Tomorrow Foundation for a Sustainable Future will substitute the term “citizen science” with “community science” in future messaging about the Queen Alexandra Community Air Quality/Traffic Monitoring Pilot and any subsequent community science programs. There are a few reasons for the change, all having to do with maintaining equity and inclusivity in Tomorrow Foundation’s environmentalism work.
Why community science? “Citizen” as a legal term refers to a person who is recognized by law as a subject of a state. In the context of the Queen Alexandra project, it is constraining. Because an Edmontonian is not necessarily a citizen of Canada, citizenship is irrelevant to the project’s aims. Any interested community member is invited to become a participant.
Further, this decision is made with awareness of the history of Canadian citizenship, and with respect to those who may resist being defined as subjects of modern federal Canada (formerly the Dominion of Canada) or of the Commonwealth. The Tomorrow Foundation is based in amiskwacîwâskahikan (Edmonton) on Treaty 6 territory, and we are cognizant of the complicated relationship between Indigenous people and the federal state and Crown.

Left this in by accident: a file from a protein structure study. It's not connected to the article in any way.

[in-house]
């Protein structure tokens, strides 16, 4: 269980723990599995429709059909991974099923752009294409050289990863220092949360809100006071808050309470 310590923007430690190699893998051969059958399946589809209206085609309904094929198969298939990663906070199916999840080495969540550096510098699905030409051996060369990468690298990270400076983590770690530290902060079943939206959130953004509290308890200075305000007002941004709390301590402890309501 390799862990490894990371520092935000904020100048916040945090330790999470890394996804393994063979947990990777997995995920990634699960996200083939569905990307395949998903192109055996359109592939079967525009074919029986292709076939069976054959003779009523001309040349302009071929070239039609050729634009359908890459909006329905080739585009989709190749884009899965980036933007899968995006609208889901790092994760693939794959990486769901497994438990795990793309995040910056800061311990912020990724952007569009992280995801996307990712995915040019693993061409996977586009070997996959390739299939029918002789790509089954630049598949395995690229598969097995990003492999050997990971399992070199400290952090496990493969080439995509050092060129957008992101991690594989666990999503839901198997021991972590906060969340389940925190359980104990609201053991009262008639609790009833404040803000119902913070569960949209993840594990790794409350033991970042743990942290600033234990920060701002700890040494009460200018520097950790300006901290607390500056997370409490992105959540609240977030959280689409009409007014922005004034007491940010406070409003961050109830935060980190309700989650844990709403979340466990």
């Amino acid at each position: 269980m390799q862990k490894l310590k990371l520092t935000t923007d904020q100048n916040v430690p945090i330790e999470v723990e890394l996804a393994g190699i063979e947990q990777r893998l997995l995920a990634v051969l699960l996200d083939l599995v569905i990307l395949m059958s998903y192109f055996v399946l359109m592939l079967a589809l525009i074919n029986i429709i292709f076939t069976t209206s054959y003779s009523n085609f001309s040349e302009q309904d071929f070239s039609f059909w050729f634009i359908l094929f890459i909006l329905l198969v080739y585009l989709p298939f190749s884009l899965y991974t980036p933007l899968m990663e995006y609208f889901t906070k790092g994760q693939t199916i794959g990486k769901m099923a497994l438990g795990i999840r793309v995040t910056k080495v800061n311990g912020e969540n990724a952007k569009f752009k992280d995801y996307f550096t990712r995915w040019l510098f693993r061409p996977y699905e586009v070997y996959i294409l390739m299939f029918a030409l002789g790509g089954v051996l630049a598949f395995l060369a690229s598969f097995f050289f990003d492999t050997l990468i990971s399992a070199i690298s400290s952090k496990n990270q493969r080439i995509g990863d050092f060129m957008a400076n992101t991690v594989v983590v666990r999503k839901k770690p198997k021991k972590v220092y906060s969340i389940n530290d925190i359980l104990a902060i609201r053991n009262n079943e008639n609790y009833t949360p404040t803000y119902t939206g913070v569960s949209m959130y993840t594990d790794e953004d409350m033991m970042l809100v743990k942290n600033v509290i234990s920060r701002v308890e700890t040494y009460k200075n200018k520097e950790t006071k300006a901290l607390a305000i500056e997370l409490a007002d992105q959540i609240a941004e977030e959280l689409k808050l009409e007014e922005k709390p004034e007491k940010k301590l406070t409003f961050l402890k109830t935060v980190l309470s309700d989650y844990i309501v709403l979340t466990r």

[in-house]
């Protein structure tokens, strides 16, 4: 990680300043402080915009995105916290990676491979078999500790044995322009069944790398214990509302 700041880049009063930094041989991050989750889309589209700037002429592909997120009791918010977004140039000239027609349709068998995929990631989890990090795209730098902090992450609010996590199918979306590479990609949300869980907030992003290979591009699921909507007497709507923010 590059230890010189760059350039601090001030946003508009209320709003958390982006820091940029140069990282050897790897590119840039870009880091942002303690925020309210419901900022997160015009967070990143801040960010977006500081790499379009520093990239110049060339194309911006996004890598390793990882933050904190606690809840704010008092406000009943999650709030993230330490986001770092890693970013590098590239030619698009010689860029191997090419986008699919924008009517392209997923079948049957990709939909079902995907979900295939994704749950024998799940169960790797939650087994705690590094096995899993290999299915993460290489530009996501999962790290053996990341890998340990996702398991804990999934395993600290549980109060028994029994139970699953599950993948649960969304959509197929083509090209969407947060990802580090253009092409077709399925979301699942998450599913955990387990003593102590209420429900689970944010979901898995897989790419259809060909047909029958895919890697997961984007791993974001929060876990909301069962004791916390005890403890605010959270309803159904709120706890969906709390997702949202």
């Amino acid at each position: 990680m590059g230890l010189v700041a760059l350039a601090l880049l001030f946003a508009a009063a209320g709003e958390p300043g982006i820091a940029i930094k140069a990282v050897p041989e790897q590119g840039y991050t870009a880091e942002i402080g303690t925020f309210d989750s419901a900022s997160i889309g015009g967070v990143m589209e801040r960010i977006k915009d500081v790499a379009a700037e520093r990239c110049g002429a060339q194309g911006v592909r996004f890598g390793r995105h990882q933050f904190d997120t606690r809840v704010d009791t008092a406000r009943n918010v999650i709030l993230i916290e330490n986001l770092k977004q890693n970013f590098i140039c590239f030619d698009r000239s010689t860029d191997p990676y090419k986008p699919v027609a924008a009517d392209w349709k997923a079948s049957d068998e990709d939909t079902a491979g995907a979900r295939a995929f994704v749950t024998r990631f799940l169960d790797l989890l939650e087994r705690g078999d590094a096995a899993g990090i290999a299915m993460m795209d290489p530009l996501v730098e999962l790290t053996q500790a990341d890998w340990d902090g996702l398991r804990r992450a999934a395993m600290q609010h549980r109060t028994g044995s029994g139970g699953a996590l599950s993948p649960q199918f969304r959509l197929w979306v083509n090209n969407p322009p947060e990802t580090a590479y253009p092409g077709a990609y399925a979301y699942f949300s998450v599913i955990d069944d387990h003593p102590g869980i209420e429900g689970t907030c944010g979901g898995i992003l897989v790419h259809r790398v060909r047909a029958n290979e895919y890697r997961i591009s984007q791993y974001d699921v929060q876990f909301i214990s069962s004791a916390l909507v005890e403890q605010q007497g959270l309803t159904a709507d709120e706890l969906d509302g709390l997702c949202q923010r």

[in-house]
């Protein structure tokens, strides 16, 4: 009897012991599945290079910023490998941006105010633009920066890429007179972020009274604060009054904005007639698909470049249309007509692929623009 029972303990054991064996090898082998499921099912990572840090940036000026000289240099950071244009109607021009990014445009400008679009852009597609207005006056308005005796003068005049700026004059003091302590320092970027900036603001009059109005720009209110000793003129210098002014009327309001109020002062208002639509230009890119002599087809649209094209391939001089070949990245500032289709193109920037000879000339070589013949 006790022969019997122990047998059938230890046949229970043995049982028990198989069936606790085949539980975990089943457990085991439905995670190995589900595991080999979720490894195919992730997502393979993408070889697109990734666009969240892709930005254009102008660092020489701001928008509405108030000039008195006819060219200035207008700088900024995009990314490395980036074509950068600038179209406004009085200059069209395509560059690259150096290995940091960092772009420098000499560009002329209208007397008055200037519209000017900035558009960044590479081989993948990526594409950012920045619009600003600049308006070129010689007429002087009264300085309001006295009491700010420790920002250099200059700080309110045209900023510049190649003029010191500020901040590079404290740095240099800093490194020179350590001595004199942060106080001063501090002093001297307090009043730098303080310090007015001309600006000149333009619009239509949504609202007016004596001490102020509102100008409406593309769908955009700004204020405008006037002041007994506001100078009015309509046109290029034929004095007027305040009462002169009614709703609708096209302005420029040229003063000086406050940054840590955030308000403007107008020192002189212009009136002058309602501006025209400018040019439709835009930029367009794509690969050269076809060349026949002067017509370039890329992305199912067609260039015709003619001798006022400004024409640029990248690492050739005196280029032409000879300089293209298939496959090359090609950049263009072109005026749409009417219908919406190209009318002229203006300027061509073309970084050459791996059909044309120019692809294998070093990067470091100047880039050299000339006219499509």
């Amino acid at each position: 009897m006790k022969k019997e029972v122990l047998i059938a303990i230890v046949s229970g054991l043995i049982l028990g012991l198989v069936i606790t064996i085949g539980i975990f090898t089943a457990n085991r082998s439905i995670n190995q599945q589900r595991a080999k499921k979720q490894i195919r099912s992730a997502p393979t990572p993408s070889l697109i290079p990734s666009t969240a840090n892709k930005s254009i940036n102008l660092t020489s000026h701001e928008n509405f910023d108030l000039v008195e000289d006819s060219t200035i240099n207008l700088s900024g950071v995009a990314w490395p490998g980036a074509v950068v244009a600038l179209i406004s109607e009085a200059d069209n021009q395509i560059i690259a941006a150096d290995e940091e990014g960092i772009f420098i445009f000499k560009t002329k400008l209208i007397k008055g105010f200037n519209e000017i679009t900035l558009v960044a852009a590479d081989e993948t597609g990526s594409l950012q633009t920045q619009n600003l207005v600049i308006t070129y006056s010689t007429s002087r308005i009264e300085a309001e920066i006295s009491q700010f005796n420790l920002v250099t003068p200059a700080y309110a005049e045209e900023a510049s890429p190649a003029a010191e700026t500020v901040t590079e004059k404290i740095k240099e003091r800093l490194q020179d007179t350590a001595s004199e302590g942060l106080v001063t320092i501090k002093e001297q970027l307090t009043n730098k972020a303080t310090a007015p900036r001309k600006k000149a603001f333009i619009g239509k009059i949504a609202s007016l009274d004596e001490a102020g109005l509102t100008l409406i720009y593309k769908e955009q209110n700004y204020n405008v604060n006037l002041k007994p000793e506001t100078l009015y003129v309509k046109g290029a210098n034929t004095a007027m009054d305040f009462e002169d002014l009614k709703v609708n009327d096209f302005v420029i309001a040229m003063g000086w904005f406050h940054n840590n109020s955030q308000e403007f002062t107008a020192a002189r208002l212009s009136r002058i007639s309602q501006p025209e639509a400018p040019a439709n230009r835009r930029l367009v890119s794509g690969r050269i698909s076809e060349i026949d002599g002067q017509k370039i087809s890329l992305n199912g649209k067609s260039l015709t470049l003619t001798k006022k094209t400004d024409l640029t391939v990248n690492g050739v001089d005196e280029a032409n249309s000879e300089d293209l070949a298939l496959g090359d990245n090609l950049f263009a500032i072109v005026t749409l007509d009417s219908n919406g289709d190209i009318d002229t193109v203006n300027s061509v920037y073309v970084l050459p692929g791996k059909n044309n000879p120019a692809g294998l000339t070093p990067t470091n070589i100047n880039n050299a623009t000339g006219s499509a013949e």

Environmentalism goes beyond political and cultural bounds. Promoting inclusion in environmental sustainability requires us to think critically about who informs our understanding of environmentalism and who can access that information. To that end, environmentalists should open the space to people with diverse backgrounds in sustainability and embrace knowledge about sustainable practices originating from other locales or cultures.
Considering the Tomorrow Foundation’s past history as a local information hub with far-reaching community connections, it is in our best interests to make environmentalism in Edmonton welcoming to a wide variety of contributors. We are following the lead of other organizations like the Audubon Society in announcing this change in terminology. While the term “citizen science” was originally chosen to empower amateur researchers in their roles, we are confident that “community science” is a more accurate descriptor for this project moving forward.